FRA: New Era of Rail Safety with Approval of First Positive Train Control System

WASHINGTON – The first Positive Train Control (PTC) system capable of automatically controlling train speed and movements to prevent certain accidents, including train collisions has been approved.

“This is a major achievement that marks the beginning of a new era of rail safety,” said Federal Railroad Administrator Joseph H. Boardman. “The steps FRA and railroads are taking show that applying PTC technology can work and will provide important safety benefits.”

In 2005, FRA revised federal signal and train control regulations to facilitate and enable development and deployment of PTC technology, Boardman said.

Specifically, the Federal Railroad Administration (FRA) approved the BNSF Railway’s Product Safety Plan for its Electronic Train Management System (ETMS), an overlay technology that augments and supplements existing train control methods.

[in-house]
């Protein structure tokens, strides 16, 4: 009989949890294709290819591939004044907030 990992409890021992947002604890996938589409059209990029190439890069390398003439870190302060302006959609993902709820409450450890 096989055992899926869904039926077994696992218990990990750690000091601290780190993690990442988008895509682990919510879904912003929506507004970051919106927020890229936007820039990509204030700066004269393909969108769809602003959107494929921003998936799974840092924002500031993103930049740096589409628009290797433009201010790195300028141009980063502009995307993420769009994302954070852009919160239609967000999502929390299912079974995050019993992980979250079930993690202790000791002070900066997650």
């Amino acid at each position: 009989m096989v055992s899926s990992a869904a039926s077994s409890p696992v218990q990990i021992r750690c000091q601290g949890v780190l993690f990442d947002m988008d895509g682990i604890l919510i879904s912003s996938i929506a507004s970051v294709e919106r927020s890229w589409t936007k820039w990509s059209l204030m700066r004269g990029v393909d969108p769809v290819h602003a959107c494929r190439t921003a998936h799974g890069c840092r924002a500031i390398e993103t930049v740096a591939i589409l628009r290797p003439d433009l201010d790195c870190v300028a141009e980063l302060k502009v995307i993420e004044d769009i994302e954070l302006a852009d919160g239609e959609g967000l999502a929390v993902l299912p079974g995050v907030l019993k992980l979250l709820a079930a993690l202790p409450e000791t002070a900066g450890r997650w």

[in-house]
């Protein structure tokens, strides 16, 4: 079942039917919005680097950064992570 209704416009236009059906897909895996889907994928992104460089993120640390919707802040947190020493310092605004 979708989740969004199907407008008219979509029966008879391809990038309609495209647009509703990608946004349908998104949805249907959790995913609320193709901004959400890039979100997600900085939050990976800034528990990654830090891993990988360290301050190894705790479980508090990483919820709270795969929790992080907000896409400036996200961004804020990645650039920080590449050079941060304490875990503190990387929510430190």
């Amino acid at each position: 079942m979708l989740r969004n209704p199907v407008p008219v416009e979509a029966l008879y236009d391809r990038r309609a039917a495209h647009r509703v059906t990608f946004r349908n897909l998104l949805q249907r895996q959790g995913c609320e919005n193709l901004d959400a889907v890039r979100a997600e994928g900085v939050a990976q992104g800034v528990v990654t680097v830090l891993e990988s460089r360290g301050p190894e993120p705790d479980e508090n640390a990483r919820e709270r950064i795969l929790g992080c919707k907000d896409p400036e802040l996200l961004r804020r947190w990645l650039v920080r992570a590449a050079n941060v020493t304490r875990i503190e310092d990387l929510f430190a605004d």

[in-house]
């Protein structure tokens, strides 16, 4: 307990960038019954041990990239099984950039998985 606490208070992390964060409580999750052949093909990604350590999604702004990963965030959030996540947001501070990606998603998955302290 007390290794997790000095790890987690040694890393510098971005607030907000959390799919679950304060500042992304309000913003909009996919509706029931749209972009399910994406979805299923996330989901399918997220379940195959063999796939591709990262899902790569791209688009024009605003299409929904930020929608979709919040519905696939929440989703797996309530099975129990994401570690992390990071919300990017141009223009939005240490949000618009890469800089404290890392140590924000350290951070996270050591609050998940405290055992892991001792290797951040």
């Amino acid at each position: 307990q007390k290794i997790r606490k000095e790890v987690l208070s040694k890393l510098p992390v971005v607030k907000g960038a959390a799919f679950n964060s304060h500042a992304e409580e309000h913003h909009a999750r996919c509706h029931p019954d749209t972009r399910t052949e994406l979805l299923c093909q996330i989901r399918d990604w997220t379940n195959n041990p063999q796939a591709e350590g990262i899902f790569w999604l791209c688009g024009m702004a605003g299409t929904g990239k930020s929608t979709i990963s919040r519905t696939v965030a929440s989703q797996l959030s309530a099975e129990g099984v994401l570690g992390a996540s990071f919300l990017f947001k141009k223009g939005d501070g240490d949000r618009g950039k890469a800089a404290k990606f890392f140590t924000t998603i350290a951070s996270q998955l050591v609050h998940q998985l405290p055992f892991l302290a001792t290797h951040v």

ETMS employs both digital communications and a global positioning system to monitor train location and speed within track authority limits to prevent certain types of accidents, including train collisions, Boardman said. The ETMS system includes an in-cab electronic display screen that will first warn of a problem and then automatically engage the train’s braking system if a locomotive engineer fails to act in accordance with operating instructions, he said.

The FRA action allows BNSF to implement ETMS on 35 specific freight lines in 17 states, and requires appropriate employee training before it can be initiated. Deployment of the technology to additional BNSF rail lines or an expansion of ETMS capabilities will require additional FRA review and approval.

Boardman said he believes the rail industry will increasingly embrace and adopt PTC technology as other railroads – among them, Union Pacific, Norfolk Southern, and CSX Transportation – are each making significant strides to develop PTC systems. In addition to its safety benefits, PTC can support rail operations by increasing the capacity of high-density rail lines, improving overall efficiency.